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Mark Vella

Beware of Greeks bearing gifts

It is high time that that book awards are moved away from Castille towards a public forum independent from any such interference.

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Mark Vella
7 January 2015, 7:28am
Alex Vella Gera had aptly subtitled his refusal of last year’s Republic Day award with the legendary warning to the Trojans not to accept that fateful horse.

The rebuff, based on the suspicion of becoming yet another political pawn, has become as proverbial as the classic quote, after a recent hatchet job by It-Torca (Mintoff, KMB u s-Sriep Velenuzi f’Kastilja, 14 December, 2014), that took to task the seemingly anti-Labour bias of the National Book Award ceremony.

Although the anonymous article’s gripes were based on discontent with Mark Camilleri’s apparently heavy handed management of the National Book Council, the story’s main thrust simply belies any perceived change in attitudes towards culture and the moments when it gets uncomfortable. 

The article questioned the anti-Labourite sentiment of last year’s winning novel, Vella Gera’s Is-Sriep Regghu Saru Velenuzi, of which an excerpt was read at the award ceremony; naively forgetting that Camilleri, the current chairman, had publicly endorsed Justice and Culture Minister Owen Bonnici’s electoral bid, having certainly never hidden his political leanings. Not to forget that Camilleri was also in the eye of the cyclone as publisher of the notorious Li Tkisser Sewwi short story that shot him and author Vella Gera to an unlikely fame and a long drawn saga on censorship and literature.

Camilleri and Vella Gera’s victory at the courts may have been heralded as a watershed for freedom of expression, maybe even a minor tremor from Labour’s social ‘earthquake’. The PL media had indeed caught on the story at a time where the PN government was grappling with all sorts of crises, and an event like this also served to cast a shadow on the state of artistic liberty in Malta.

Vella Gera subsequently found himself lobbed from one side to the other of the partisan net: the PN’s newsroom, which had formerly tried to associate him with paedophilia while actively supporting his prosecution, then capitalised, once the party was in opposition, on his apparently anti-government statement.

Today, the ball’s back in another court. It-Torca’s hatchet might seem blunted by a weak attempt at objectivity and balance: it strives to state that the chosen excerpt is still valid literature had it been read in a more appropriate context, but it still strikes deadly blows.

Probably unfamiliar with the novel, which is an original analysis of class and power and a vibrant re-reading of partisan political narrative, the anonymous writer takes to task a character’s analysis of Mintoff and KMB.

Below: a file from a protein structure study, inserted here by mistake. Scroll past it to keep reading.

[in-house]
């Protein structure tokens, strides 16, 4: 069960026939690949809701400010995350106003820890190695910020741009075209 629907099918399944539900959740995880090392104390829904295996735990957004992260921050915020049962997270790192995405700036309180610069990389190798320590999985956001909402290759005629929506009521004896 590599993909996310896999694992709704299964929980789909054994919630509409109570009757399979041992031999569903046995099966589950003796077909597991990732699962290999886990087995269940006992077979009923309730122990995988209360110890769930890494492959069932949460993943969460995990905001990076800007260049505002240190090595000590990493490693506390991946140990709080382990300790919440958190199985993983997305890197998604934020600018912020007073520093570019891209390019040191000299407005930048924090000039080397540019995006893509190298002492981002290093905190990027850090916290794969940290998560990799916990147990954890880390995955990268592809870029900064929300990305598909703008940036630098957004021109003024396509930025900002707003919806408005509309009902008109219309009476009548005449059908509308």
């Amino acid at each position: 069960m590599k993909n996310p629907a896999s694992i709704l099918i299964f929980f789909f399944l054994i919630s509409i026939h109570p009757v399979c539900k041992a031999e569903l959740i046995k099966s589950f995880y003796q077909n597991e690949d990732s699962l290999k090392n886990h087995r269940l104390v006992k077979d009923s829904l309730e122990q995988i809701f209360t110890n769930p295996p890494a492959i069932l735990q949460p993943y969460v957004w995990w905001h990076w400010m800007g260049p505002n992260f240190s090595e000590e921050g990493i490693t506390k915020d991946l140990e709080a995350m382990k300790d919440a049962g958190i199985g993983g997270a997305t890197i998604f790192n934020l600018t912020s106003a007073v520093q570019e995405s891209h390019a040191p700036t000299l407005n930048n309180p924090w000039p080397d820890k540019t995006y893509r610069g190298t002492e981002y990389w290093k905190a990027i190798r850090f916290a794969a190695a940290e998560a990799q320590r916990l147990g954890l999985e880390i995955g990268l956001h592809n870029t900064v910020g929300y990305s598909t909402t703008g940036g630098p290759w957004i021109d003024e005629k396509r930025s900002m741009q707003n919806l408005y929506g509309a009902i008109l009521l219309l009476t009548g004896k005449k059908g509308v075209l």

Ironically however, Vella Gera’s novel is anything but flattering of the PN’s narrative of the Eighties or its subsequent remoulding of Maltese society. Indeed, a standard dualistic myopia could easily classify Sriep as Labour-leaning. 

The naive reporter (or the malicious informer) surely had other axes to grind, and the article even suggests a pacifying par condicio by proposing that some sort of partisan balance could have been struck by also reading an extract of Mario Cutajar’s (current head of the civil service) Mintoff hagiography.

Obviously, the point of the whole book award ceremony, and also of literature is missed: not only does the claim for Cutajar’s book hold any water, since it was a winner of a minor category and thus cannot measure with the importance the Book Council has always attributed to the novel; but it also skirts the issue of literature as a vital form of cultural discourse that can shake the staid foundations of language, society and partisan political interest.

Political doldrums and the banishment to the wilderness of opposition are not only the results of purely political and economic choices. Culture, in all its varied nuances, plays a crucial part, not only in isolated aftershocks like the recurrent Vella Gera discussion, but also in the general perception of thegovernment’s attitude to expression.

Both Labour and the PN have been there, from the repression of the Eighties to the vague anti-liberal and conservative murmurs that culminated in the abstention on the civil marriage vote. But for Labour to promote its new image beyond the spectacle of reform, even minor incidents like the Torca article should be monitored, as they betray the real attitude of party structures and apparatchiks to any form of discussion that goes beyond the parameters set by power.

It is also high time that that book awards are moved away from Castille (another of the article’s qualm was the politically blasphemous desecration of power’s sancta sanctorum) towards a public forum independent from any such interference.

The National Book Council should also take on another legal form, such as a sort of quasi-NGO format, which though funded by the government and accountable to it, still retains a considerable autonomy and does not do anyone’s political bidding. It is in the interest of freedom of cultural expression, and could also serve as a step towards a more dynamic participation of the book industry in the nation’s cultural life.

Mark Vella is the author of ‘X’Seta Gralu Lil Kevin Cacciattolo?’ published by Merlin

mark_vella
Mark Vella is the author of ‘X’Seta Gralu Lil Kevin Cacciattolo?’ published by Merli...